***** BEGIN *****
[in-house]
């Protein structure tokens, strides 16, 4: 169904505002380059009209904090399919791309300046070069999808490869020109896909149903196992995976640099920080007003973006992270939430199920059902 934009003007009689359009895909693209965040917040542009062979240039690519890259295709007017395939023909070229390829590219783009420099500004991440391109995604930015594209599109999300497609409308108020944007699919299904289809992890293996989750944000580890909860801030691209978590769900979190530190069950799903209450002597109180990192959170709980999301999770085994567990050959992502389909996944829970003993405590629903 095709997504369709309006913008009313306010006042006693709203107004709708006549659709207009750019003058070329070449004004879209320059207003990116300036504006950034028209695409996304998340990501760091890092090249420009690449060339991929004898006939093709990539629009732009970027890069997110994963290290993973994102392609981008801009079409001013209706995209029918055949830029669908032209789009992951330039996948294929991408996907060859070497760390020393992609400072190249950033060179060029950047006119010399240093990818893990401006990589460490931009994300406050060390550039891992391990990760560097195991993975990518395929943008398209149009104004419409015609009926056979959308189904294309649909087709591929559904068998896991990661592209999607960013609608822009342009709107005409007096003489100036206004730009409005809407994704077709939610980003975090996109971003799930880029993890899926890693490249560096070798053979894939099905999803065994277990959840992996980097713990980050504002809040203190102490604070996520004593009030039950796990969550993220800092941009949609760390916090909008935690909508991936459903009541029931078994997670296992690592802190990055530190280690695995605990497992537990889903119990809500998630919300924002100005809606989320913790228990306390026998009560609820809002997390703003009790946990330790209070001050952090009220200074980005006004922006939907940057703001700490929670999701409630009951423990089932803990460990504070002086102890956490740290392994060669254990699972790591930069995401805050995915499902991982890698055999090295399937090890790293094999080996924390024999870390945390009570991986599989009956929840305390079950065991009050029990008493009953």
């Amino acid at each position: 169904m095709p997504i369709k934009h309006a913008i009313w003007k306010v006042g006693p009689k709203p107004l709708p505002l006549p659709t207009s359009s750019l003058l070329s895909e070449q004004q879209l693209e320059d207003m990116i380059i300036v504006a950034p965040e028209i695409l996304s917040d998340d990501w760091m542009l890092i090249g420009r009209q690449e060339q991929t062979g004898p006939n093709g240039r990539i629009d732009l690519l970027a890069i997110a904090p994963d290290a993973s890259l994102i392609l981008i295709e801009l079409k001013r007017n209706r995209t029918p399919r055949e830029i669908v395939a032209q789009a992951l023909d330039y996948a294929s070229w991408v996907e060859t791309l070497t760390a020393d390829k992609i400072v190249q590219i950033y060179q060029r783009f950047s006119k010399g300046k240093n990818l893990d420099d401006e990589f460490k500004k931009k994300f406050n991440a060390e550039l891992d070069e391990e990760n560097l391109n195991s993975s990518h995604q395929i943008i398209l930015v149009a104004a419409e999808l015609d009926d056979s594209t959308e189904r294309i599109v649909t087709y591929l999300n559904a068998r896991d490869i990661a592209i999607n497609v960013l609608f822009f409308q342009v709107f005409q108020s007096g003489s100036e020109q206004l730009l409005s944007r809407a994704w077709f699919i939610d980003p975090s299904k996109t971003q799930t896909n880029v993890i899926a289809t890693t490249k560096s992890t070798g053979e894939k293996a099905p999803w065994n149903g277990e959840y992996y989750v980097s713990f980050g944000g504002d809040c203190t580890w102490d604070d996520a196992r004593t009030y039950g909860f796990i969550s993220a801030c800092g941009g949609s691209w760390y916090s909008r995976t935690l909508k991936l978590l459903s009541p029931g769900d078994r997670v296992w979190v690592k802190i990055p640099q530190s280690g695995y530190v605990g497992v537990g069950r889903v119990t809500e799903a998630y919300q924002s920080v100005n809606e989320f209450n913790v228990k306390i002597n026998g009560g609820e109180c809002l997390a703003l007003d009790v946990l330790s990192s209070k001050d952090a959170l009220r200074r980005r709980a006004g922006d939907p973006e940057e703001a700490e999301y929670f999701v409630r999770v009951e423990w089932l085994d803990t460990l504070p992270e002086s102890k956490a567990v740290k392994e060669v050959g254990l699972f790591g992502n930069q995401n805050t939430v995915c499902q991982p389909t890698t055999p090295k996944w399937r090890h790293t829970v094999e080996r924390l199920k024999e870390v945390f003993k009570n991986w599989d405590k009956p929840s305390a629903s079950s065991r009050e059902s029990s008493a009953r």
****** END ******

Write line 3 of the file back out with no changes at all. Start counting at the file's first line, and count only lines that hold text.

């Amino acid at each position: 169904m095709p997504i369709k934009h309006a913008i009313w003007k306010v006042g006693p009689k709203p107004l709708p505002l006549p659709t207009s359009s750019l003058l070329s895909e070449q004004q879209l693209e320059d207003m990116i380059i300036v504006a950034p965040e028209i695409l996304s917040d998340d990501w760091m542009l890092i090249g420009r009209q690449e060339q991929t062979g004898p006939n093709g240039r990539i629009d732009l690519l970027a890069i997110a904090p994963d290290a993973s890259l994102i392609l981008i295709e801009l079409k001013r007017n209706r995209t029918p399919r055949e830029i669908v395939a032209q789009a992951l023909d330039y996948a294929s070229w991408v996907e060859t791309l070497t760390a020393d390829k992609i400072v190249q590219i950033y060179q060029r783009f950047s006119k010399g300046k240093n990818l893990d420099d401006e990589f460490k500004k931009k994300f406050n991440a060390e550039l891992d070069e391990e990760n560097l391109n195991s993975s990518h995604q395929i943008i398209l930015v149009a104004a419409e999808l015609d009926d056979s594209t959308e189904r294309i599109v649909t087709y591929l999300n559904a068998r896991d490869i990661a592209i999607n497609v960013l609608f822009f409308q342009v709107f005409q108020s007096g003489s100036e020109q206004l730009l409005s944007r809407a994704w077709f699919i939610d980003p975090s299904k996109t971003q799930t896909n880029v993890i899926a289809t890693t490249k560096s992890t070798g053979e894939k293996a099905p999803w065994n149903g277990e959840y992996y989750v980097s713990f980050g944000g504002d809040c203190t580890w102490d604070d996520a196992r004593t009030y039950g909860f796990i969550s993220a801030c800092g941009g949609s691209w760390y916090s909008r995976t935690l909508k991936l978590l459903s009541p029931g769900d078994r997670v296992w979190v690592k802190i990055p640099q530190s280690g695995y530190v605990g497992v537990g069950r889903v119990t809500e799903a998630y919300q924002s920080v100005n809606e989320f209450n913790v228990k306390i002597n026998g009560g609820e109180c809002l997390a703003l007003d009790v946990l330790s990192s209070k001050d952090a959170l009220r200074r980005r709980a006004g922006d939907p973006e940057e703001a700490e999301y929670f999701v409630r999770v009951e423990w089932l085994d803990t460990l504070p992270e002086s102890k956490a567990v740290k392994e060669v050959g254990l699972f790591g992502n930069q995401n805050t939430v995915c499902q991982p389909t890698t055999p090295k996944w399937r090890h790293t829970v094999e080996r924390l199920k024999e870390v945390f003993k009570n991986w599989d405590k009956p929840s305390a629903s079950s065991r009050e059902s029990s008493a009953r």